In essence, and I think I’ve ventured deep into the swamps of tl;dr on this answer, sorry [not sorry], I always feel like before you can craft stuff that matters you’ve gotta live. You gotta travel, have your heart broken, get a promotion, all those things. The more the better. And amidst that, the more you consume, from a variety of sources, the better rounded you’ll be. You’ll know what you like and dislike, what you can and can’t do, and who you are and who you aren’t.
As “Headspace” transitions from digital to print, do you see any new challenges for it that maybe digital didn’t have? Conversely, any upsides to print?
RKL: Nothing too major, to be honest. We didn’t go too nuts with out pages. There are some sequences where I knew they’d read really slick in Guided View, but mostly we went for standard page styles and layouts. Nothing 8 grid that would be ace on a tablet, nothing too J.H. Williams III that needs the paper. There’s only one double page splash, so that’ll be good to see printed.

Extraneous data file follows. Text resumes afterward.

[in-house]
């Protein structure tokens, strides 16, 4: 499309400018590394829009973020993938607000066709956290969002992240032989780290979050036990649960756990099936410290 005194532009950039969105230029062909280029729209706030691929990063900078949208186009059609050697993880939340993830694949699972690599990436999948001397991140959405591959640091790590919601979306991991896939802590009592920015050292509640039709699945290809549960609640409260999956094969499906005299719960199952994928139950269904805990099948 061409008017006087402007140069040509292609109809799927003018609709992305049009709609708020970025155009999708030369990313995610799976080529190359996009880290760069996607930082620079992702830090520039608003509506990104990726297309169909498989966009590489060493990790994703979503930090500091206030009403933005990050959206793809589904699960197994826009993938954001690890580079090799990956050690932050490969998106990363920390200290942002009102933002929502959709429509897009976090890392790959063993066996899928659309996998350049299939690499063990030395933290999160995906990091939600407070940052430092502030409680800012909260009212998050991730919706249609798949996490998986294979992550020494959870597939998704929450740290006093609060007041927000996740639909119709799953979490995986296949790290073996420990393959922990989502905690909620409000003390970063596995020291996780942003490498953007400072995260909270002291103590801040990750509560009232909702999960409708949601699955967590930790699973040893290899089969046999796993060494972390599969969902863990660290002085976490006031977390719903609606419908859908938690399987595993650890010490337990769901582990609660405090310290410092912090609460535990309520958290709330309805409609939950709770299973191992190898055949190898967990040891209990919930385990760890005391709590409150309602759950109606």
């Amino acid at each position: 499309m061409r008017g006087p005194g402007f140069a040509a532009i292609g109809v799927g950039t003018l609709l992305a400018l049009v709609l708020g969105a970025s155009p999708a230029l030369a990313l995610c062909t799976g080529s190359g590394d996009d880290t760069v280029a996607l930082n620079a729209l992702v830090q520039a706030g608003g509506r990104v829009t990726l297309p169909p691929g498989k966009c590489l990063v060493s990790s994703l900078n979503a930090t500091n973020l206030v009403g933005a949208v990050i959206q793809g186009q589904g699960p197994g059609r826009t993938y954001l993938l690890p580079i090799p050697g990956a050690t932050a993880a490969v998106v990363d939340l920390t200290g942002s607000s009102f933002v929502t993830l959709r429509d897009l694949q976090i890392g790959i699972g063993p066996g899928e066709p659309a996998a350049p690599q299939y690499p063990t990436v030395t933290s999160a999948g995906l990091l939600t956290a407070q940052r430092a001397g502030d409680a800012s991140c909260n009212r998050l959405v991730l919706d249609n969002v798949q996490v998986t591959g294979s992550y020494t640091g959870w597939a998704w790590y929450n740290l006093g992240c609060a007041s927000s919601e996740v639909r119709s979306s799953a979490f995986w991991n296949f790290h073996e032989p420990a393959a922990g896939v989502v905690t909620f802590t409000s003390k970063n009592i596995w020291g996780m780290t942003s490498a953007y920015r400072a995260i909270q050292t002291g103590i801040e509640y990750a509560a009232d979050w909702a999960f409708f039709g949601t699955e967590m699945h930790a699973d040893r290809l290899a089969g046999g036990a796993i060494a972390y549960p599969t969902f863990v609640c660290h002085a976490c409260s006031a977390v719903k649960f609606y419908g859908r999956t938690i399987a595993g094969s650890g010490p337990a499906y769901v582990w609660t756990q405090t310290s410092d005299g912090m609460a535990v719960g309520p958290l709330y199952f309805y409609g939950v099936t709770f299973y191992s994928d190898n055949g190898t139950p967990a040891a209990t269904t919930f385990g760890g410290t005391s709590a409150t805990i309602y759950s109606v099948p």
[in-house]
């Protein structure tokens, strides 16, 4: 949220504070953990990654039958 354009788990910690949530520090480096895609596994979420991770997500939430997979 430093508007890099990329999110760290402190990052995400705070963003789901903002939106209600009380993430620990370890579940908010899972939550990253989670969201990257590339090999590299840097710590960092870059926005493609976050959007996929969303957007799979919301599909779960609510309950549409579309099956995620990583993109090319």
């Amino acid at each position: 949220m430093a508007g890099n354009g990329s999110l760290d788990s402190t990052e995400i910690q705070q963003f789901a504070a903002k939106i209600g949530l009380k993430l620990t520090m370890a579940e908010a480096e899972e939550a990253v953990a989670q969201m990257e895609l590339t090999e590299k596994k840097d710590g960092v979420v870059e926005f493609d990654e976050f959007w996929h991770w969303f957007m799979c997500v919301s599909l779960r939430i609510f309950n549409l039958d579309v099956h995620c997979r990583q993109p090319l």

Oh, actually, the one major challenge: page limitations. You can only have so many pages printed up for a reasonable costs. With each digital issue, we could [and did] go nuts with extras. I had back matter, our editor Dan Hill wrote these superb essays about the horrors of the world around us. We threw in pin ups. I actually wish we’d done more per issue because there’s pretty much no limitation on it, which is so cool.
The major upside to print is it’ll be in stores globally and print sales are generally higher than digital. So fingers crossed we don’t break that rule.